Grow parsley, shallots for the green tops, herbs you prefer, and lettuce. These things cost the most per pound fresh, store not at all, and are easy to set into a compost heap as bulbs or starts. Mulch the heap with a box of complete organic fertilizer and forget it. Think of this as a way of avoiding trips to the store.

The closer you are to a grocery, the smaller the refrigerator can be. Back up a small unit with a foam picnic cooler. Any leakproof container can become an ice bucket, and canny hikers insulate a cold steak for the first night on the trail by stuffing it into a rolled sleeping bag. Refrigeration is expensive: my power bill fell by half when I got rid of the freezer and shifted to a small frig.

Store food in standardized containers. I find it convenient to use the small, shallow rectangular glass dishes with red plastic tops from an old-line American manufacturer. A shallow dish cools food quickly, preserving quality. These little dishes allow me to get by with a small under-counter refrigerator. I decant sour cream, pesto sauce, and other condiments into these dishes to save space. 

Small appliances automate processes.

Choose pots and dishes that stack or nest.

Let professionals deep fry.

Define the number of places you will set and revert to disposables or a party supplier for larger gatherings. Have double the number of your defined places for the stock of salad forks, teaspoons, salad plates, bowls, and coffee cups to support extra courses and delay replacing broken pieces. Do the same with glasses.

Standardize linens and aprons. I favor bleachable white.

Use baking spray. It keeps finished platters from drying out and is a good topping to crisp baked dishes.

About that stove: an induction hotplate, camper’s butane grill, portable convection oven, electric hot pot, and electronic pressure cooker substitute nicely and make the kitchen layout flexible. I can cook for two or thirty with equal ease, and the electricity bill halved when I displaced the stove. The backyard’s freestanding fireplace allows low-tech grilling in a wire basket. We live in a development property, so I don’t concern myself with domestic design aimed at resale.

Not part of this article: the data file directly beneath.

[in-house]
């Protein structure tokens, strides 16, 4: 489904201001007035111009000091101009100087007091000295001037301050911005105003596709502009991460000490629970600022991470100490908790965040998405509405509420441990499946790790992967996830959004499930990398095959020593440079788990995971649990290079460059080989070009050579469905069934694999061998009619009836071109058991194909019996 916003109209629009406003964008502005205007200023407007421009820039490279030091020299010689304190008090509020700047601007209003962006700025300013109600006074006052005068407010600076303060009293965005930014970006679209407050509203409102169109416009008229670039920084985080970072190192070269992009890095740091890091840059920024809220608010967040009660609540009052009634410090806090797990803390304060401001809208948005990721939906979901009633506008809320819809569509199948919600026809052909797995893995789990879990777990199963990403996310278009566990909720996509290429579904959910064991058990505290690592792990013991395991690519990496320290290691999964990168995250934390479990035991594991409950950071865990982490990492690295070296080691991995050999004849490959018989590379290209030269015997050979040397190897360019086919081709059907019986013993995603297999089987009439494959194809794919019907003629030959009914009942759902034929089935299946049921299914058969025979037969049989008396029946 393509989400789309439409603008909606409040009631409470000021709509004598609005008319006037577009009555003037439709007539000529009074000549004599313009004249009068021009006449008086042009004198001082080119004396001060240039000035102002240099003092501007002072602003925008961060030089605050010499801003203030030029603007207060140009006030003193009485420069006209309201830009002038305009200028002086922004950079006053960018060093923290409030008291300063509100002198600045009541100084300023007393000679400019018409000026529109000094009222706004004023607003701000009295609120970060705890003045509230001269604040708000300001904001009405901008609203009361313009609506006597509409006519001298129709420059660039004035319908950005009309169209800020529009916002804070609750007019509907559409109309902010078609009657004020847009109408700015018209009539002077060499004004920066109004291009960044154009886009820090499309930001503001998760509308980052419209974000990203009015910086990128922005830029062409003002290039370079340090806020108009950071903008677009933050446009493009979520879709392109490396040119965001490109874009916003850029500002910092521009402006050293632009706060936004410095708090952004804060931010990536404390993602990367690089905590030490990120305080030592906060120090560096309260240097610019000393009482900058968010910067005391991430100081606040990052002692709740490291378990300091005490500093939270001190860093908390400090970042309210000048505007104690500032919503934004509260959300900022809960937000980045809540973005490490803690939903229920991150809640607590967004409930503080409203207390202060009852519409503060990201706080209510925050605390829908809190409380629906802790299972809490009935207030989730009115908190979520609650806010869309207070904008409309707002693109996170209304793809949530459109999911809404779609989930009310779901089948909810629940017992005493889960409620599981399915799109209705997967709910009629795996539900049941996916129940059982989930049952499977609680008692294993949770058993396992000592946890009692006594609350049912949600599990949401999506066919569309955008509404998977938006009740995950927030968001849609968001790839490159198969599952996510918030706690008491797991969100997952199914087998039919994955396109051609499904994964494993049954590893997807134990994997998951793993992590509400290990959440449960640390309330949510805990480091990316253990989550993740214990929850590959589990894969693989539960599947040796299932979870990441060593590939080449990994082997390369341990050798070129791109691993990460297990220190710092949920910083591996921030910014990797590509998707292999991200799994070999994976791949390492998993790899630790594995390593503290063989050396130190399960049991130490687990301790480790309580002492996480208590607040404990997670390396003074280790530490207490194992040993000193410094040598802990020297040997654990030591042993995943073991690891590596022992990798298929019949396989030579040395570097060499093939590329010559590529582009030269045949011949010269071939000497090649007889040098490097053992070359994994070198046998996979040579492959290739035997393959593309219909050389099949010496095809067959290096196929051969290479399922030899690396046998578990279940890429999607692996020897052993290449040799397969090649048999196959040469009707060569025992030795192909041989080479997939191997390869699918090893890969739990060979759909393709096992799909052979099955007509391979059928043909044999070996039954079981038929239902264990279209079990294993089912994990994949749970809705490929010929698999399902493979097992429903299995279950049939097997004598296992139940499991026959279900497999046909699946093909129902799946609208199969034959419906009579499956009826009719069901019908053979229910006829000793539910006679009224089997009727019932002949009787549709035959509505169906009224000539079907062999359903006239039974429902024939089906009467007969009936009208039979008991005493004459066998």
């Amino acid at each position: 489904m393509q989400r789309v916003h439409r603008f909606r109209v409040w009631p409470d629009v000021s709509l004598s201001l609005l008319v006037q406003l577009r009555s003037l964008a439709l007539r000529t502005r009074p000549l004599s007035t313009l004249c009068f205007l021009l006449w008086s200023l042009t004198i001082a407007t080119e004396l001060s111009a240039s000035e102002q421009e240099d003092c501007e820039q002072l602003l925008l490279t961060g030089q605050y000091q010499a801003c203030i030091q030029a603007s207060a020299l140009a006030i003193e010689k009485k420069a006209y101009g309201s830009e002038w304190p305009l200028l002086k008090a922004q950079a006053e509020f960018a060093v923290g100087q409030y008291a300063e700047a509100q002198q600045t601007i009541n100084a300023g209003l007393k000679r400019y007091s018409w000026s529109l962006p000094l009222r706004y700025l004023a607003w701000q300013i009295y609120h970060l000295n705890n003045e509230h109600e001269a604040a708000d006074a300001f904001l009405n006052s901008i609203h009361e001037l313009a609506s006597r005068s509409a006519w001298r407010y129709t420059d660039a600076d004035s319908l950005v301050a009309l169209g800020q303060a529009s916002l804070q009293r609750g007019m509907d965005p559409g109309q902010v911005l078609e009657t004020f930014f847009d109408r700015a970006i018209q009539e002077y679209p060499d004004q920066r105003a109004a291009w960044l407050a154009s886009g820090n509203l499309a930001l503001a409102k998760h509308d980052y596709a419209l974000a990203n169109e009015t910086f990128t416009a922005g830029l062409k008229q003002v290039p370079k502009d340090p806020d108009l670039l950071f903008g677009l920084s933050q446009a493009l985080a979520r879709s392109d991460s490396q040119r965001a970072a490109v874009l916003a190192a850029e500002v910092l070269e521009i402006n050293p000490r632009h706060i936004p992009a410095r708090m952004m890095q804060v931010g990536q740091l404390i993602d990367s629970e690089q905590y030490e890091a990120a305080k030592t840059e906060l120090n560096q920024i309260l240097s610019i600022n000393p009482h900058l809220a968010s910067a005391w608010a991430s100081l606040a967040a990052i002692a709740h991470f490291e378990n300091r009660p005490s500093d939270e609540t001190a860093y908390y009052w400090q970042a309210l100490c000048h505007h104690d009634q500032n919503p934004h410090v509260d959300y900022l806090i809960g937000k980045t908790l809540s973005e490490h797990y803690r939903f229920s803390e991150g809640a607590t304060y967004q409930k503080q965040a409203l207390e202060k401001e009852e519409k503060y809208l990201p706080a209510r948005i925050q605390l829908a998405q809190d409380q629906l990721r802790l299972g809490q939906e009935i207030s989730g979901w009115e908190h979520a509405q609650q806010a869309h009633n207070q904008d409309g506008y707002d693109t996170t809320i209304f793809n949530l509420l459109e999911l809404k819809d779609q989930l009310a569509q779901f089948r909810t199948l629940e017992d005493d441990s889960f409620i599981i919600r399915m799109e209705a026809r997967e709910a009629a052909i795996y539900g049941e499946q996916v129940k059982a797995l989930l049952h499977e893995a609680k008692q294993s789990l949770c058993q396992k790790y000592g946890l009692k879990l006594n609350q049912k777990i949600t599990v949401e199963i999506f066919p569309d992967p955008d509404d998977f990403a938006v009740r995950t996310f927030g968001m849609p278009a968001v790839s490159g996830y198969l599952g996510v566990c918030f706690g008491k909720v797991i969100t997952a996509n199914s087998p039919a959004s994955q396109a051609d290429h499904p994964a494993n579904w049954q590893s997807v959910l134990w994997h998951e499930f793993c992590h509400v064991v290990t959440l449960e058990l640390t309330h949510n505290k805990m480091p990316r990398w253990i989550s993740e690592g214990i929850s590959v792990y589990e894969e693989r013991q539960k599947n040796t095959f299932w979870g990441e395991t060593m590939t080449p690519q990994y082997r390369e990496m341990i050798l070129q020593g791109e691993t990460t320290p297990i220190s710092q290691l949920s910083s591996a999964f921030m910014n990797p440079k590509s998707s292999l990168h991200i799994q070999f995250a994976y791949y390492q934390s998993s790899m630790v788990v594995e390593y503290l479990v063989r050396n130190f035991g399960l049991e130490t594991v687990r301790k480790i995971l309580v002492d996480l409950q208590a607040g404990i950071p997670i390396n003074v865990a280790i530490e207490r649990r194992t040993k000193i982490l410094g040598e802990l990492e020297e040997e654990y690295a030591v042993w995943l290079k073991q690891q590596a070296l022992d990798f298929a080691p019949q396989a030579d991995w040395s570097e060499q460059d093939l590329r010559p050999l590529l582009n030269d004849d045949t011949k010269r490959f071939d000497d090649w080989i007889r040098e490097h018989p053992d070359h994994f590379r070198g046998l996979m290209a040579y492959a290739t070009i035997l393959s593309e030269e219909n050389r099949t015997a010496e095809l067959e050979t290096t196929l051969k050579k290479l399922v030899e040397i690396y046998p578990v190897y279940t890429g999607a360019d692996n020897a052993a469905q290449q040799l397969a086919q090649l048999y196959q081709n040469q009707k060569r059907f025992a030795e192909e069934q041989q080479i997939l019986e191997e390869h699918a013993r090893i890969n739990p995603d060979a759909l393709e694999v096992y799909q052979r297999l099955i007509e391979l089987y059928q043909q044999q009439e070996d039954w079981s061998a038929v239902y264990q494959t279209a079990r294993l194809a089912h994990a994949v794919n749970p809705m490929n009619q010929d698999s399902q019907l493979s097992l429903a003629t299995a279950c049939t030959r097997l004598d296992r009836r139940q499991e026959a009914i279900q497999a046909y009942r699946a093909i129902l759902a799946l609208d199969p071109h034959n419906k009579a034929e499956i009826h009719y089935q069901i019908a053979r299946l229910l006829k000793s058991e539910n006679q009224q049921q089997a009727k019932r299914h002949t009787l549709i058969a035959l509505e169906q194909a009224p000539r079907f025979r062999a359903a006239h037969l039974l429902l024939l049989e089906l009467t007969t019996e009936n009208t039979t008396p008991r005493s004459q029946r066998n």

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More after the jump.

Monday, May 20, 2013

Daylight Chow

Photo courtesy Flickr

There was a minor news buzz a couple of weeks ago about eating one’s main meal at noon. Doing so is supposed to be a good way to maintain stable weight and keep energy levels in the right place during the work day.

The story brought up remembered flakes of reading, personal experience, and family oral tradition. As late as the Eighties, I recall, it was southern Italian custom to go home at mid-day for a substantial meal. Reading in the history of the English stately home left me aware that lunch used to be the main meal. “Dinner” shifted toward sundown as artificial lighting became more effective, presumably from whale oil and then kerosene as the whale supply shrank. Now and then my grandmother, who was born in a homestead log cabin, would present a major Sabbath or holiday feast in the early afternoon.

I’ve lived my share of months off-grid, and starting dinner over the wood fire that’s heating dishwater after breakfast makes perfect sense. Chow down at twelve after the first six hours of the work day, and eat up the leftovers in the long shadows of afternoon.

That’s a calming timetable, I find, and it’s not hard to replicate with the slow-cooking program of an electronic pressure cooker. I tried eating my main meal at noon, and it felt great. Unfortunately, I also ate another main meal at the habitual time later in the day and rediscovered how efficiently my metabolism stores extra calories. It has taken a couple of weeks to shift to the new eating pattern: the evening plate needs little more than a lettuce leaf and a couple of dried banana slices to carry me through the night.

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More after the jump.